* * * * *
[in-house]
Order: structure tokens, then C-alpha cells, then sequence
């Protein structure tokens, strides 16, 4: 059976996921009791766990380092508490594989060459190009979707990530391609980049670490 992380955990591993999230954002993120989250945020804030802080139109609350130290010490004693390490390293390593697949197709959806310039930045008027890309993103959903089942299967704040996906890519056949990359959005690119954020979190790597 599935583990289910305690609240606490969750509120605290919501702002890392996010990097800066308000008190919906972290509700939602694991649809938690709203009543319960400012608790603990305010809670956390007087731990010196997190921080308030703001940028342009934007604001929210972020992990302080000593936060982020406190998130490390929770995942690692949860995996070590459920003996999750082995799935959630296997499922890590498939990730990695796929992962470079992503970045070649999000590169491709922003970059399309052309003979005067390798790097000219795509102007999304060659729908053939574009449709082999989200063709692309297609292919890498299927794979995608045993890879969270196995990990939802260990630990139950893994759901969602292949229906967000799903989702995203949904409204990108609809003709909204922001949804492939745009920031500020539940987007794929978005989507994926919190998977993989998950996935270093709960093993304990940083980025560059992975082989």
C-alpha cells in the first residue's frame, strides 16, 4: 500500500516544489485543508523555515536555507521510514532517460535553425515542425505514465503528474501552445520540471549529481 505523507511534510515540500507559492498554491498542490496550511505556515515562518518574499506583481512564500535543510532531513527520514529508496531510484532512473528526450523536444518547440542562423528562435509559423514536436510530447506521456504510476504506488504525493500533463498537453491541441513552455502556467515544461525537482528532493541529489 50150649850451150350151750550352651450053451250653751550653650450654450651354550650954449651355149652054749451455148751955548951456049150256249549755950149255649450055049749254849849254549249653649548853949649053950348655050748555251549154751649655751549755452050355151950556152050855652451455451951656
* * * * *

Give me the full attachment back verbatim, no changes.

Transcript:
[in-house]
Order: structure tokens, then C-alpha cells, then sequence
């Protein structure tokens, strides 16, 4: 059976996921009791766990380092508490594989060459190009979707990530391609980049670490 992380955990591993999230954002993120989250945020804030802080139109609350130290010490004693390490390293390593697949197709959806310039930045008027890309993103959903089942299967704040996906890519056949990359959005690119954020979190790597 599935583990289910305690609240606490969750509120605290919501702002890392996010990097800066308000008190919906972290509700939602694991649809938690709203009543319960400012608790603990305010809670956390007087731990010196997190921080308030703001940028342009934007604001929210972020992990302080000593936060982020406190998130490390929770995942690692949860995996070590459920003996999750082995799935959630296997499922890590498939990730990695796929992962470079992503970045070649999000590169491709922003970059399309052309003979005067390798790097000219795509102007999304060659729908053939574009449709082999989200063709692309297609292919890498299927794979995608045993890879969270196995990990939802260990630990139950893994759901969602292949229906967000799903989702995203949904409204990108609809003709909204922001949804492939745009920031500020539940987007794929978005989507994926919190998977993989998950996935270093709960093993304990940083980025560059992975082989």
C-alpha cells in the first residue's frame, strides 16, 4: 500500500516544489485543508523555515536555507521510514532517460535553425515542425505514465503528474501552445520540471549529481 505523507511534510515540500507559492498554491498542490496550511505556515515562518518574499506583481512564500535543510532531513527520514529508496531510484532512473528526450523536444518547440542562423528562435509559423514536436510530447506521456504510476504506488504525493500533463498537453491541441513552455502556467515544461525537482528532493541529489 50150649850451150350151750550352651450053451250653751550653650450654450651354550650954449651355149652054749451455148751955548951456049150256249549755950149255649450055049749254849849254549249653649548853949649053950348655050748555251549154751649655751549755452050355151950556152050855652451455451951656